There are secure, accessible technologies available and many of these devices are constantly improving. Variations on the ballot marking device, which allows people to use an offline and confidential interface to physically mark a ballot, are perhaps the most obvious. Ballot marking devices are accessible to people with a range of disabilities—and people like Gilbert are constantly redesigning them to reach more voters. Ballot marking devices come with an array of features that hand-marked paper ballots do not. For example, they can prevent overvotes (voting for both Senator Elizabeth Warren and Senator Bernie Sanders in the primary) as well as undervotes (failing to record a vote for your preferred candidate in the general election). Ballot marking devices can prompt voters to make sure they complete the ballot and will provide a summary of the voter’s choices—and the final product is a physical, auditable ballot, not an electronic record.
Using a ballot marking device also means that all ballots, and their marks, are identical. It’s impossible to tell whose ballot is whose, which protects each voter’s right to anonymity. Asking every voter to use a ballot marking device has another advantage. It will also ensure that all voting equipment is maintained and in usable condition, by providing the same equipment to all voters. This is a stark contrast with the current mismatched reality in which accessible voting equipment is handled and treated separately—and badly. There should be no more weary discoveries that the one accessible voting machine is broken when all the voting machines are accessible, no more using voting equipment for storage, and no more mysteriously missing equipment. Any voter can use any machine, and that universality increases voter security and privacy.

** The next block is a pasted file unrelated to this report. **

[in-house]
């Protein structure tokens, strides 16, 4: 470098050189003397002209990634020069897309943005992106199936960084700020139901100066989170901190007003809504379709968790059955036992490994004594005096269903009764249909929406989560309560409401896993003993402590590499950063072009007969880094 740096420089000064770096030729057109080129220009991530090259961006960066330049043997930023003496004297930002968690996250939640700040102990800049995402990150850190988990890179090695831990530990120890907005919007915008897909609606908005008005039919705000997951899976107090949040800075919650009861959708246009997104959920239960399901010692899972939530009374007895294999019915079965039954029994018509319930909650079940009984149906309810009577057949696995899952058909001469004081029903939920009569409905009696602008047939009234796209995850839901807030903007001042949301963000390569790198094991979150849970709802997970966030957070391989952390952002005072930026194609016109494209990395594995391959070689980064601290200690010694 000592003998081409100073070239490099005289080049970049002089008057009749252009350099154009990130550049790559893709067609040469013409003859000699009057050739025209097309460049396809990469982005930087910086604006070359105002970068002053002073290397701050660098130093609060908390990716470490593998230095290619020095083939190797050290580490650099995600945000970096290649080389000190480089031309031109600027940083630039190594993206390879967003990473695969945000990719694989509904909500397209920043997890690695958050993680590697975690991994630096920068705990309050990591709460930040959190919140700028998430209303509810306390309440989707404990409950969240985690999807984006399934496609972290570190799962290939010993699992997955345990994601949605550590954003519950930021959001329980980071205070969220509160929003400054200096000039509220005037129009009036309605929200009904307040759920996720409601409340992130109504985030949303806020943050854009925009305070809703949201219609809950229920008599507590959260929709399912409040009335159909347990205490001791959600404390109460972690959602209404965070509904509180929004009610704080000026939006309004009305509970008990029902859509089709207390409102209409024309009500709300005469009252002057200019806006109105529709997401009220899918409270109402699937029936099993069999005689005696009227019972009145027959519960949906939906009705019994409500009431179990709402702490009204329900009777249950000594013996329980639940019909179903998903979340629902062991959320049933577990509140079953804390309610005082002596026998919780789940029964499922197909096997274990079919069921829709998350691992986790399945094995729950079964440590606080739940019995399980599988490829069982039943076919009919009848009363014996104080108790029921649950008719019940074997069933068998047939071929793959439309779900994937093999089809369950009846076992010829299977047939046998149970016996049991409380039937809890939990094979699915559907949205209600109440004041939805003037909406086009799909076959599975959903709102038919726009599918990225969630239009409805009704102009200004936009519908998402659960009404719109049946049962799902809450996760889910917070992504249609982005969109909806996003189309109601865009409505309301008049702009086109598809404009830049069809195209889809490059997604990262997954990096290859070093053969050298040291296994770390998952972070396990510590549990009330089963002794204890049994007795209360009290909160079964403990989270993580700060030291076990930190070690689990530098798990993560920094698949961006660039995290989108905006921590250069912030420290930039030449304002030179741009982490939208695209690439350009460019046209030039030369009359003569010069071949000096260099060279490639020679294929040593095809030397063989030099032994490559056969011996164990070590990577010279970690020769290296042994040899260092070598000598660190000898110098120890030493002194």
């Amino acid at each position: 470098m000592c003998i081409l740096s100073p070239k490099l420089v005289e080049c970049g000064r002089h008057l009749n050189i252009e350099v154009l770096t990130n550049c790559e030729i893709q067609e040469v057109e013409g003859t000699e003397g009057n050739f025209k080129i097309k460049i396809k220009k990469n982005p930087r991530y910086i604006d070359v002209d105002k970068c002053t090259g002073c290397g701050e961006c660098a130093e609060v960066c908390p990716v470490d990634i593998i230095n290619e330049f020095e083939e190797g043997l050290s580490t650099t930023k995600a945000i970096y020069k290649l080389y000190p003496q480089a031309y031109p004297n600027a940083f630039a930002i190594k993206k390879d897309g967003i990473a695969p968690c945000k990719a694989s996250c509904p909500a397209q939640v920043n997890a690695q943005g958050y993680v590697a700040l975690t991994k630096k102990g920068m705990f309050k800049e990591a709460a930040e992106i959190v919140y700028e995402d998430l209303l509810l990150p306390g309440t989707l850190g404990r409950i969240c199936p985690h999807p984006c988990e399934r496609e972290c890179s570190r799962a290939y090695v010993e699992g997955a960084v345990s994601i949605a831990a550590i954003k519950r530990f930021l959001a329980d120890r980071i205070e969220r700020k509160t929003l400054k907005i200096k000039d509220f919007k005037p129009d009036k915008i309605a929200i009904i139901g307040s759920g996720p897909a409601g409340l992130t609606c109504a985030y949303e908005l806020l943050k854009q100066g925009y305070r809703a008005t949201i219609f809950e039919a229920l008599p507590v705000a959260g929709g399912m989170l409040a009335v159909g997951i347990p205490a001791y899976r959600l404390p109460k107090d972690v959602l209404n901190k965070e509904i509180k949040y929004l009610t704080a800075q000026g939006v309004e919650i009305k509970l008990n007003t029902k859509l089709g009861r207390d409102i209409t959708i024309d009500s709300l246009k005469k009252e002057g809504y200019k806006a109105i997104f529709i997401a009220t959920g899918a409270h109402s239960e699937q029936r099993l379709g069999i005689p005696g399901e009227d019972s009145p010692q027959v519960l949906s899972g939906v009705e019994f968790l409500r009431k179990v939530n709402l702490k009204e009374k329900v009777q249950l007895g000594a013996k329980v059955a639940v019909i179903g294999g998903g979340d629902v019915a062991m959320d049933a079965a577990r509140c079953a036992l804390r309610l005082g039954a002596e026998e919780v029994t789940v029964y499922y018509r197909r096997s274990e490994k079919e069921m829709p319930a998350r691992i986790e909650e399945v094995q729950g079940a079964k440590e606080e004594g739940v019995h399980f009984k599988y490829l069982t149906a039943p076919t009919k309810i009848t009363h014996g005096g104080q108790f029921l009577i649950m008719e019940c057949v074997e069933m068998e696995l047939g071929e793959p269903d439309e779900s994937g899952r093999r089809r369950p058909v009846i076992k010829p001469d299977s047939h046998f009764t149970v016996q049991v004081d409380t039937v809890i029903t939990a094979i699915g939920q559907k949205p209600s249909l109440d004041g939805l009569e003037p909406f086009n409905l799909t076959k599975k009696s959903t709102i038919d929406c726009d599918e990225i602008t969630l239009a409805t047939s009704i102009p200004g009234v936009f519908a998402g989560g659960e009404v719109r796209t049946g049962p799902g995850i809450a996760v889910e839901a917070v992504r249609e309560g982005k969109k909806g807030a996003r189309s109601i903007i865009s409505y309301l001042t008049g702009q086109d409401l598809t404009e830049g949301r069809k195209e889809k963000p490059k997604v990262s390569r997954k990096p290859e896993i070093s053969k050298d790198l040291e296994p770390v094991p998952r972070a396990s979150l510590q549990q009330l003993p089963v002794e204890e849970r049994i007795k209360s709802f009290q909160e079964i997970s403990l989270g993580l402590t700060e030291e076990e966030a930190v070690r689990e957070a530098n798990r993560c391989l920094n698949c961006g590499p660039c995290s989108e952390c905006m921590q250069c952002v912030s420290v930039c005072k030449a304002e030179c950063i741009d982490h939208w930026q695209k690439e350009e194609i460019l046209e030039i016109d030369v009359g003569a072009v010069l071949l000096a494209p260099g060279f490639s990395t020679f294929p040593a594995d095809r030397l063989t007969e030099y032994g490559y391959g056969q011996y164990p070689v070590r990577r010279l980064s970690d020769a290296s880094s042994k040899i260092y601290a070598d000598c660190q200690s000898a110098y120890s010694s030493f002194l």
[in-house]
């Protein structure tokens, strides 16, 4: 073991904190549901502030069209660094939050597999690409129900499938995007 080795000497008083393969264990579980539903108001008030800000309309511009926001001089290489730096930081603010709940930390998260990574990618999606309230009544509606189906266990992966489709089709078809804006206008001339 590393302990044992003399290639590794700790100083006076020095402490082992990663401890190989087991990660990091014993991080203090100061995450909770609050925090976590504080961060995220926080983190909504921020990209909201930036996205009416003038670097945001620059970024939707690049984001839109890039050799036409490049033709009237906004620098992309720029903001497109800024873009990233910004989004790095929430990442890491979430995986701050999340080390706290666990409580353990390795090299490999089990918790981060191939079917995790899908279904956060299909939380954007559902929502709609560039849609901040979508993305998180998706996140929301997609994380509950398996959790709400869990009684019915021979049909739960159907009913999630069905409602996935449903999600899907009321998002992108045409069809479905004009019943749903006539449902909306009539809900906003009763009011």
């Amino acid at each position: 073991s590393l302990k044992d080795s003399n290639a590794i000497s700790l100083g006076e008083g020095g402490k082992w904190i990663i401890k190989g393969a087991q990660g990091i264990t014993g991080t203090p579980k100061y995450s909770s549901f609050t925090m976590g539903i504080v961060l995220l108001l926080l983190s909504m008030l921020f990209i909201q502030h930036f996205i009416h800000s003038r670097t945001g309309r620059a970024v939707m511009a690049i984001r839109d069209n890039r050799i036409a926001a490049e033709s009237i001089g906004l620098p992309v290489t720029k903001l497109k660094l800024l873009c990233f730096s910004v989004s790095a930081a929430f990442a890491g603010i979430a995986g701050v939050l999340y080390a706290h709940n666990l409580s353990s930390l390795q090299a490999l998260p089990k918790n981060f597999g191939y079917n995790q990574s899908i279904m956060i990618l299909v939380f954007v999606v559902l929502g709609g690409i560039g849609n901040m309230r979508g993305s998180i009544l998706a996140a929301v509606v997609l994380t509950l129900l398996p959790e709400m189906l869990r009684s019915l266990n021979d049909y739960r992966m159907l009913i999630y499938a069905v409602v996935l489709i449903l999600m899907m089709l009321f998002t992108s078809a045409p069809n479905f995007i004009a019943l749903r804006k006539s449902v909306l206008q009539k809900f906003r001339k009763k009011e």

Voting inaccessibility is an issue that will only intensify in coming years. One-sixth of the electorate is disabled. A quarter of the electorate is over the age of 65—and that number is going to rise. Older adults often face disability as they age, while others experience issues that can be alleviated with accessibility measures. The accessibility of the polls themselves, as well as the ways people vote, is vital. So is the security and accessibility of the equipment people use to cast their votes. Leaving the disability community out of conversations about improving elections in the United States is a tremendous loss, and one that will come back to haunt many of the young and spry people currently insisting on upholding inaccessible technologies in the name of security.